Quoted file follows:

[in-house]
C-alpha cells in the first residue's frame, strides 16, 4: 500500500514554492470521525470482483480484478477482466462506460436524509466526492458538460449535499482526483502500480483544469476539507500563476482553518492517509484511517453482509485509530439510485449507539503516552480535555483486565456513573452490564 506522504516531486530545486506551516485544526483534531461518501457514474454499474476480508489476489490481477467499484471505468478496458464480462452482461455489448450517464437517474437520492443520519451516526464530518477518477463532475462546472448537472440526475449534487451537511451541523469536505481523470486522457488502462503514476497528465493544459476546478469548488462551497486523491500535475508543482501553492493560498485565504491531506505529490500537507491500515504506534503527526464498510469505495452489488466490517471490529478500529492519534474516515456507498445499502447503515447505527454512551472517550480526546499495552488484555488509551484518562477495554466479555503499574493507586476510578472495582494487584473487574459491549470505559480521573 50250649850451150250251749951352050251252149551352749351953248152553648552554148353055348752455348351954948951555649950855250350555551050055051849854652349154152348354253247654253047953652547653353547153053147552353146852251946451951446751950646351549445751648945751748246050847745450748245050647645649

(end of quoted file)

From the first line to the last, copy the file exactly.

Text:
[in-house]
C-alpha cells in the first residue's frame, strides 16, 4: 500500500514554492470521525470482483480484478477482466462506460436524509466526492458538460449535499482526483502500480483544469476539507500563476482553518492517509484511517453482509485509530439510485449507539503516552480535555483486565456513573452490564 506522504516531486530545486506551516485544526483534531461518501457514474454499474476480508489476489490481477467499484471505468478496458464480462452482461455489448450517464437517474437520492443520519451516526464530518477518477463532475462546472448537472440526475449534487451537511451541523469536505481523470486522457488502462503514476497528465493544459476546478469548488462551497486523491500535475508543482501553492493560498485565504491531506505529490500537507491500515504506534503527526464498510469505495452489488466490517471490529478500529492519534474516515456507498445499502447503515447505527454512551472517550480526546499495552488484555488509551484518562477495554466479555503499574493507586476510578472495582494487584473487574459491549470505559480521573 50250649850451150250251749951352050251252149551352749351953248152553648552554148353055348752455348351954948951555649950855250350555551050055051849854652349154152348354253247654253047953652547653353547153053147552353146852251946451951446751950646351549445751648945751748246050847745450748245050647645649